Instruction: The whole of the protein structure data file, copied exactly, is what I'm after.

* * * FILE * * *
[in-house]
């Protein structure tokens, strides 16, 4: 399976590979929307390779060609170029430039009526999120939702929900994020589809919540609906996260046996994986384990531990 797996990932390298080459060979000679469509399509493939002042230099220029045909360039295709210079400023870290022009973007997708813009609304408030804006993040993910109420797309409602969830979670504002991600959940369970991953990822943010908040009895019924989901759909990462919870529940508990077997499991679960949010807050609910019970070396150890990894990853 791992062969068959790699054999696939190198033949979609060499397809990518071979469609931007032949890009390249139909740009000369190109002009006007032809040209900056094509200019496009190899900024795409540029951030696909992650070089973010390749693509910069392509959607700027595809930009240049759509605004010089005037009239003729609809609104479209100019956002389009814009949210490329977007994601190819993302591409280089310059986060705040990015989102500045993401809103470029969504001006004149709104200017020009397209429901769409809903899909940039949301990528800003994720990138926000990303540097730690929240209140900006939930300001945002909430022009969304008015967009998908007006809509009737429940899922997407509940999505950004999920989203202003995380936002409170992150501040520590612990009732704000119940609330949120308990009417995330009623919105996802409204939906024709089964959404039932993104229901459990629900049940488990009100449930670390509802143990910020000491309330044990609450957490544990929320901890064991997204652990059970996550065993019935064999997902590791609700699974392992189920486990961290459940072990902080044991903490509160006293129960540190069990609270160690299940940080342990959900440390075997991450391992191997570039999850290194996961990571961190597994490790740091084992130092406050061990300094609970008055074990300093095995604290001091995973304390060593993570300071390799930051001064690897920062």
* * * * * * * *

[in-house]
């Protein structure tokens, strides 16, 4: 399976590979929307390779060609170029430039009526999120939702929900994020589809919540609906996260046996994986384990531990 797996990932390298080459060979000679469509399509493939002042230099220029045909360039295709210079400023870290022009973007997708813009609304408030804006993040993910109420797309409602969830979670504002991600959940369970991953990822943010908040009895019924989901759909990462919870529940508990077997499991679960949010807050609910019970070396150890990894990853 791992062969068959790699054999696939190198033949979609060499397809990518071979469609931007032949890009390249139909740009000369190109002009006007032809040209900056094509200019496009190899900024795409540029951030696909992650070089973010390749693509910069392509959607700027595809930009240049759509605004010089005037009239003729609809609104479209100019956002389009814009949210490329977007994601190819993302591409280089310059986060705040990015989102500045993401809103470029969504001006004149709104200017020009397209429901769409809903899909940039949301990528800003994720990138926000990303540097730690929240209140900006939930300001945002909430022009969304008015967009998908007006809509009737429940899922997407509940999505950004999920989203202003995380936002409170992150501040520590612990009732704000119940609330949120308990009417995330009623919105996802409204939906024709089964959404039932993104229901459990629900049940488990009100449930670390509802143990910020000491309330044990609450957490544990929320901890064991997204652990059970996550065993019935064999997902590791609700699974392992189920486990961290459940072990902080044991903490509160006293129960540190069990609270160690299940940080342990959900440390075997991450391992191997570039999850290194996961990571961190597994490790740091084992130092406050061990300094609970008055074990300093095995604290001091995973304390060593993570300071390799930051001064690897920062």